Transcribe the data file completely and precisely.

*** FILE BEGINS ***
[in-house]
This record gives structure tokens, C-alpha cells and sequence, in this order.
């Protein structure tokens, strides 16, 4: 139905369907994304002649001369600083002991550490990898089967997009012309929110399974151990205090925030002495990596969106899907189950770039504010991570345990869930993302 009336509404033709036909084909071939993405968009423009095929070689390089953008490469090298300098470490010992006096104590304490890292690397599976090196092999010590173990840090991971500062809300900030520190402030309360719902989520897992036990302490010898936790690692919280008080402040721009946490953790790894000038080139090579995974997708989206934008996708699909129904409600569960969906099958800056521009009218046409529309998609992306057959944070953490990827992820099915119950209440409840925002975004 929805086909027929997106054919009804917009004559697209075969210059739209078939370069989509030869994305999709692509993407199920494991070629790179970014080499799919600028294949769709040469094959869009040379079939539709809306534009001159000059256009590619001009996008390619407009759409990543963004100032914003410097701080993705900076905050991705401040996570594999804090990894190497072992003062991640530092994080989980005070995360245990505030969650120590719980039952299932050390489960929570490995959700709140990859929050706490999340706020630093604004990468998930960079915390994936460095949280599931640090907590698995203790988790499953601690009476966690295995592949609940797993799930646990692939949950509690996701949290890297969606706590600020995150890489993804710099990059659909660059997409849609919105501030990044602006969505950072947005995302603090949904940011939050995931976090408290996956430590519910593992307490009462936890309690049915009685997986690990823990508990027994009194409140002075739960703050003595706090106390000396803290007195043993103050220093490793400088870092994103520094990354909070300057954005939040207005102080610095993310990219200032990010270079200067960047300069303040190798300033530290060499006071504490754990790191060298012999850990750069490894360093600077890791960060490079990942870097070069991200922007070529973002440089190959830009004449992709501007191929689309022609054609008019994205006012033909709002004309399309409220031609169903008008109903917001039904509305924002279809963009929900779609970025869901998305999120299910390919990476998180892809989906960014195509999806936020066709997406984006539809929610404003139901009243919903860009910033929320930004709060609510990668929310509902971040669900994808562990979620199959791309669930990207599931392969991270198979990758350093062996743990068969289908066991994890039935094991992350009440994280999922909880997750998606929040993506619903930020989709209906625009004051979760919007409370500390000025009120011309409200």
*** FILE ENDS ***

[in-house]
This record gives structure tokens, C-alpha cells and sequence, in this order.
């Protein structure tokens, strides 16, 4: 139905369907994304002649001369600083002991550490990898089967997009012309929110399974151990205090925030002495990596969106899907189950770039504010991570345990869930993302 009336509404033709036909084909071939993405968009423009095929070689390089953008490469090298300098470490010992006096104590304490890292690397599976090196092999010590173990840090991971500062809300900030520190402030309360719902989520897992036990302490010898936790690692919280008080402040721009946490953790790894000038080139090579995974997708989206934008996708699909129904409600569960969906099958800056521009009218046409529309998609992306057959944070953490990827992820099915119950209440409840925002975004 929805086909027929997106054919009804917009004559697209075969210059739209078939370069989509030869994305999709692509993407199920494991070629790179970014080499799919600028294949769709040469094959869009040379079939539709809306534009001159000059256009590619001009996008390619407009759409990543963004100032914003410097701080993705900076905050991705401040996570594999804090990894190497072992003062991640530092994080989980005070995360245990505030969650120590719980039952299932050390489960929570490995959700709140990859929050706490999340706020630093604004990468998930960079915390994936460095949280599931640090907590698995203790988790499953601690009476966690295995592949609940797993799930646990692939949950509690996701949290890297969606706590600020995150890489993804710099990059659909660059997409849609919105501030990044602006969505950072947005995302603090949904940011939050995931976090408290996956430590519910593992307490009462936890309690049915009685997986690990823990508990027994009194409140002075739960703050003595706090106390000396803290007195043993103050220093490793400088870092994103520094990354909070300057954005939040207005102080610095993310990219200032990010270079200067960047300069303040190798300033530290060499006071504490754990790191060298012999850990750069490894360093600077890791960060490079990942870097070069991200922007070529973002440089190959830009004449992709501007191929689309022609054609008019994205006012033909709002004309399309409220031609169903008008109903917001039904509305924002279809963009929900779609970025869901998305999120299910390919990476998180892809989906960014195509999806936020066709997406984006539809929610404003139901009243919903860009910033929320930004709060609510990668929310509902971040669900994808562990979620199959791309669930990207599931392969991270198979990758350093062996743990068969289908066991994890039935094991992350009440994280999922909880997750998606929040993506619903930020989709209906625009004051979760919007409370500390000025009120011309409200």